Most people wouldn’t wake up at 3 a.m. to watch a golf tournament, and I’m no exception. It’s easier just to stay up all night, which makes it more likely I’ll fall asleep before play ends but also guarantees that I’ll catch a majority of the action. Is there anything better than a Tiger Woods f-bomb after he misses the 11th fairway at 5:42 in the morning?
OK, so Tiger’s language and my discretion in the wee hours aren’t for everybody. I made it to about 6:20 last Friday, then woke up two hours later to the clatter of my 9-year-old daughter. By 8:25, I’d been told Woods had missed the cut in Abu Dhabi because of an illegal drop and subsequent two-stroke penalty.
Time waits for no one. Rust never sleeps, although it will take four weeks off when it belongs to Rory McIlroy – more on that shortly. An imbedded ball in a sand-based lie? Fans moved an obstructive boulder for Woods at the Phoenix Open back in 1999. No penalty there. In 2006, Tiger hit a 9-iron that bounced onto the roof at Firestone CC. For crying out loud, he was given a free drop.
Justice eventually prevails, but last week’s MC is merely the latest sign: An older Tiger Woods isn’t the same as the old Tiger Woods, if you know what I mean.
HE TURNED 37 late last month, the cusp of middle age, a point at which a man is expected to act responsibly and feel comfortable in his own skin. That said, there’s no way Woods would have made a television commercial with his most formidable opponent – a legitimate rival, an obvious impediment on his climb up Mount Nicklaus – 10 years ago.
In the early 2000s, Tiger was far more likely to make fun of those who threatened his reign, at least privately. Any friendship he had with Sergio Garcia was over before they played together in Sunday’s final pairing at the ’02 U.S. Open. Vijay Singh was clearly a competitive enemy. On and off the course, Woods and Singh spoke to each other only when absolutely necessary.
Phil Mickelson has earned an increased measure of Tiger’s respect over the years, but differences in their personalities (and Mickelson’s accomplishments) have always kept them from getting close. There were times when Woods joked about Lefty’s expanding waistline or his reckless style of play, and if you wondered how serious he was, it really didn’t matter because nobody did much about it.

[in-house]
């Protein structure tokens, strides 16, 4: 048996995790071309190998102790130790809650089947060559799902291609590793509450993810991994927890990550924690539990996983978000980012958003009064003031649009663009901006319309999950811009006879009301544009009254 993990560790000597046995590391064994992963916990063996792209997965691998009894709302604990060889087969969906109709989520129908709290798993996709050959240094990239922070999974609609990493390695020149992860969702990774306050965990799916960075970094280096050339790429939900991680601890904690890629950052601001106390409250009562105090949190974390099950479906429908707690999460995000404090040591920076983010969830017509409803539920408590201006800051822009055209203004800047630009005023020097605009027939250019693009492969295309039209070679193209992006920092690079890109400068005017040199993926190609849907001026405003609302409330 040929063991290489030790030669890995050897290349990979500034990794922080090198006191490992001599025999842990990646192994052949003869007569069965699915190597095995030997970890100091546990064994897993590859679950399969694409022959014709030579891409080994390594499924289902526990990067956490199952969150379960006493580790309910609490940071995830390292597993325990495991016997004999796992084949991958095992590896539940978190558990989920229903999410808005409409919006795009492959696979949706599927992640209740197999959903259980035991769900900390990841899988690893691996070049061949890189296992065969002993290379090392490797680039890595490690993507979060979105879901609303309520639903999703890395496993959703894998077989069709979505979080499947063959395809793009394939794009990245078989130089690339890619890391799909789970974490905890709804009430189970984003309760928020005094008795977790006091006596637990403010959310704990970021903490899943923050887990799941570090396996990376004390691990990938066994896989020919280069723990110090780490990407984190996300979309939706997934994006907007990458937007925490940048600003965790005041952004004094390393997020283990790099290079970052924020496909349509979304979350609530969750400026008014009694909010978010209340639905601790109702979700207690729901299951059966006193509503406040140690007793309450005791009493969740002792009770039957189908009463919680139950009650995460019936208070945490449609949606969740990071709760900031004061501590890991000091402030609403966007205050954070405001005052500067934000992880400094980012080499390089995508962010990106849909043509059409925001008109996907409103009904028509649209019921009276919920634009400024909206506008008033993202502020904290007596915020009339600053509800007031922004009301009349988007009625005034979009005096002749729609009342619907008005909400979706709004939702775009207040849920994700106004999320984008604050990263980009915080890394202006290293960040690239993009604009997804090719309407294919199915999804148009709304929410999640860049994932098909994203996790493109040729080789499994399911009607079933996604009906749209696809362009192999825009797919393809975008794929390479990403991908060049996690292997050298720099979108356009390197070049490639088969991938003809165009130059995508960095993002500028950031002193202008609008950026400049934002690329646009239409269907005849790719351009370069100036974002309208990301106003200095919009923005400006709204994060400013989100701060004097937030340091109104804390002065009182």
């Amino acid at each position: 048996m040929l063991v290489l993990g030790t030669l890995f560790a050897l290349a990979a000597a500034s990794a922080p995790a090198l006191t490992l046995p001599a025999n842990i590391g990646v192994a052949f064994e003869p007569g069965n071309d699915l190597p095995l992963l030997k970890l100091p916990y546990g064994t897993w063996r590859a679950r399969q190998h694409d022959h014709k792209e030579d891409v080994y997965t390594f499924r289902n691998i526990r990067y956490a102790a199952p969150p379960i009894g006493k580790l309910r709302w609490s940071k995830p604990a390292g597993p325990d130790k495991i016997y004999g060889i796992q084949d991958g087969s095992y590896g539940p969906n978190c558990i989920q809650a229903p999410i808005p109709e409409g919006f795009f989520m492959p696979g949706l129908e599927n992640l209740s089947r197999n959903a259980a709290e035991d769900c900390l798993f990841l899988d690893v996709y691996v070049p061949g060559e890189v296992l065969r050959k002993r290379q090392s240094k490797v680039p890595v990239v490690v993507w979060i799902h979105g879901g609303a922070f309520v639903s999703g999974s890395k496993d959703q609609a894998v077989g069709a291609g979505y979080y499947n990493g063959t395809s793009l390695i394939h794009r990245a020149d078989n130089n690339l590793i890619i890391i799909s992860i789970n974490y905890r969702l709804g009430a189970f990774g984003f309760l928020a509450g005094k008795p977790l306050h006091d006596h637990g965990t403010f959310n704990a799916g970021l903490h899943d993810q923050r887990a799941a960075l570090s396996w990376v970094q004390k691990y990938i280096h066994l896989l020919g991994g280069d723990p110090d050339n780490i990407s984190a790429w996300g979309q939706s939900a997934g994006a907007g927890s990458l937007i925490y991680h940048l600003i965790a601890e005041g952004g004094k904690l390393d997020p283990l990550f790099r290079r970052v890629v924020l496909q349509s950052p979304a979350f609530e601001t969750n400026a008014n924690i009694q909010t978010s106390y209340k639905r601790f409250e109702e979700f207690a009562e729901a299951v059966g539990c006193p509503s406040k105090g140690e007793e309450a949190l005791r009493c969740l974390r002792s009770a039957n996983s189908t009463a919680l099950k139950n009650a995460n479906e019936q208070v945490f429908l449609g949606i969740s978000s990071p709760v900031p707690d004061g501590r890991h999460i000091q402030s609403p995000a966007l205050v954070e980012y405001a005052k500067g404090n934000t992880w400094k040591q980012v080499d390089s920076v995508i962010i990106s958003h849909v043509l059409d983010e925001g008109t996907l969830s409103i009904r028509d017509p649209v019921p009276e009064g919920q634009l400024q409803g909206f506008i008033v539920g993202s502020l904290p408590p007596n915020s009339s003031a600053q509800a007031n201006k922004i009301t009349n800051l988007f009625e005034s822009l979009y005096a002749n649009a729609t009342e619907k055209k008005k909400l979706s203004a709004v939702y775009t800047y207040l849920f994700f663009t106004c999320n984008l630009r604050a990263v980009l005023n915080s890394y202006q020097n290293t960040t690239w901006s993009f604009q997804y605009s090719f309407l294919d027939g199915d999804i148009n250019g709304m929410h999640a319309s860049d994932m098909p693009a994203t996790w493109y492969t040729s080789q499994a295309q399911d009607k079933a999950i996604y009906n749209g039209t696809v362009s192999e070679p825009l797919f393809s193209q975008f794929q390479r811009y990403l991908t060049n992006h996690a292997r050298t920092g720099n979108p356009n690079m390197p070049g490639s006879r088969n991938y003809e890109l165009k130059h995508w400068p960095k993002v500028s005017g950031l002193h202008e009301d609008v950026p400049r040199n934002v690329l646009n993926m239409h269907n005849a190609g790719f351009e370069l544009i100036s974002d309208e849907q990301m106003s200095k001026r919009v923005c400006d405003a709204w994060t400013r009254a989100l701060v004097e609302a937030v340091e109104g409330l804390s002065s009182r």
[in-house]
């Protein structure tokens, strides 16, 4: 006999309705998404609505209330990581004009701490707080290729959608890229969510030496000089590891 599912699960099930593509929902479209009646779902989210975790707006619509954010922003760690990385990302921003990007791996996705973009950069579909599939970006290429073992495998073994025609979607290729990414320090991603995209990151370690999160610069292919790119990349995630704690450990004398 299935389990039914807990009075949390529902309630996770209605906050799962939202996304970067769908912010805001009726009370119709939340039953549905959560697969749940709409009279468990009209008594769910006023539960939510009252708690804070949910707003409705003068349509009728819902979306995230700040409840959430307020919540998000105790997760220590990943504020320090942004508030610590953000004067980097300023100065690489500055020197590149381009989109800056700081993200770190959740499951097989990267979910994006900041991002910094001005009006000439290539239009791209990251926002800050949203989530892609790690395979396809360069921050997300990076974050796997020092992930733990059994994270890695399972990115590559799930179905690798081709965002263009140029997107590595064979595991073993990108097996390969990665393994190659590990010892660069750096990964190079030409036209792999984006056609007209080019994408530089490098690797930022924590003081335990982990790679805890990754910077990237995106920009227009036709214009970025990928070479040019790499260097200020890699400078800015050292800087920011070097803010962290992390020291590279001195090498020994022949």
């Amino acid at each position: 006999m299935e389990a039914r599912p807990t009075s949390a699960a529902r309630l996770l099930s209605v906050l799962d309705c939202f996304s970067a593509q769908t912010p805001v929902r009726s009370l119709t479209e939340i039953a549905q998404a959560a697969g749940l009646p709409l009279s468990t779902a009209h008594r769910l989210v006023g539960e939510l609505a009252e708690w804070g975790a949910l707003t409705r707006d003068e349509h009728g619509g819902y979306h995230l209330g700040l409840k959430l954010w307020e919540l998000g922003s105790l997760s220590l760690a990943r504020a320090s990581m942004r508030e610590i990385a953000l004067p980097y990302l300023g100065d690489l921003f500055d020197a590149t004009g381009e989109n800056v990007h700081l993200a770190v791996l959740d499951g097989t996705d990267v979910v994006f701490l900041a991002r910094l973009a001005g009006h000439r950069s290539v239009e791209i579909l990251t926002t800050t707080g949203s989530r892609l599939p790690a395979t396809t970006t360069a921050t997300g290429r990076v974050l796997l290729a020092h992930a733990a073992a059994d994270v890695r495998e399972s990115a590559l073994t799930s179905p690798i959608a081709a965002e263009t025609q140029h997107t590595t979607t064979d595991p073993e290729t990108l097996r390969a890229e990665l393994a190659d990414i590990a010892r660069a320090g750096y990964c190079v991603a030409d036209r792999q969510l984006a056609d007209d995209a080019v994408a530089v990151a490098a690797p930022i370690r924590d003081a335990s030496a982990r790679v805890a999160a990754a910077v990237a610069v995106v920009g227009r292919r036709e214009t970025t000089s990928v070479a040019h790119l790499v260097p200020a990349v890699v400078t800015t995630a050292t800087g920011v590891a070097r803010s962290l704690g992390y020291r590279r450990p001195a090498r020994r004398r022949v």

Eldrick Almighty beat them all on a regular basis, but not anymore. Rory McIlroy is the new sheriff, owner of two major titles by eight strokes apiece – a deft impersonation of Tiger at his most dominant. So what if they were never actually together when filming the new Nike ad? Perception is nine-tenths reality, and besides, the commercial’s message is rather apparent.
Woods may get the last laugh by knocking a ball in McIlroy’s drink, but the two are presented as nothing less than equals. Call it maturation, call it a concession, but in terms of Tigerology, I would’ve called it impossible until recently.
MY FIRST TWO live chats of 2013 were lightly attended but full of excellent questions and comments by knowledgeable golf fans. Frankly, I enjoy the smaller audiences over the crowds of several thousand – perhaps half of which sign in only to complain about TV coverage. As if I have even an ounce of pull there.
Last week’s most relevant topic was McIlroy’s switch to Nike equipment and the utter lack of precision he displayed with the clubs and ball. It’s so easy to blame the manufacturer for any such performance. With the better players, it falls somewhere between a kneejerk reaction and an assumption.
McIlroy would say only that he was rusty, then announced he wouldn’t play again until mid-February. Really? Dude, don’t you need real-game reps with the clubs? Anyone can get comfortable with new equipment on the range. Why not change you schedule? Have you gotten so busy – or so consumed by the parameters of success – that you can’t sneak a tournament onto your calendar in an effort to expedite the transition to Nike?
Perhaps McIlrust will return from his lengthy break and win his first tournament back by a half-dozen shots. Until that happens, I think he should be playing in live events. He can sit on the porch and sip margaritas later this year – after the Swoosh stuff has started to deliver.
A QUICK RANT on the decision to deny David Duval a sponsor’s exemption into the Humana Challenge: shame on everyone who chose not to give the guy a spot in the field. I understand that Duval isn’t nearly the player he once was – and that the tournament has undergone numerous changes in recent years – but we’re talking about a guy who shot perhaps the best round in PGA Tour history to win the event in 1999.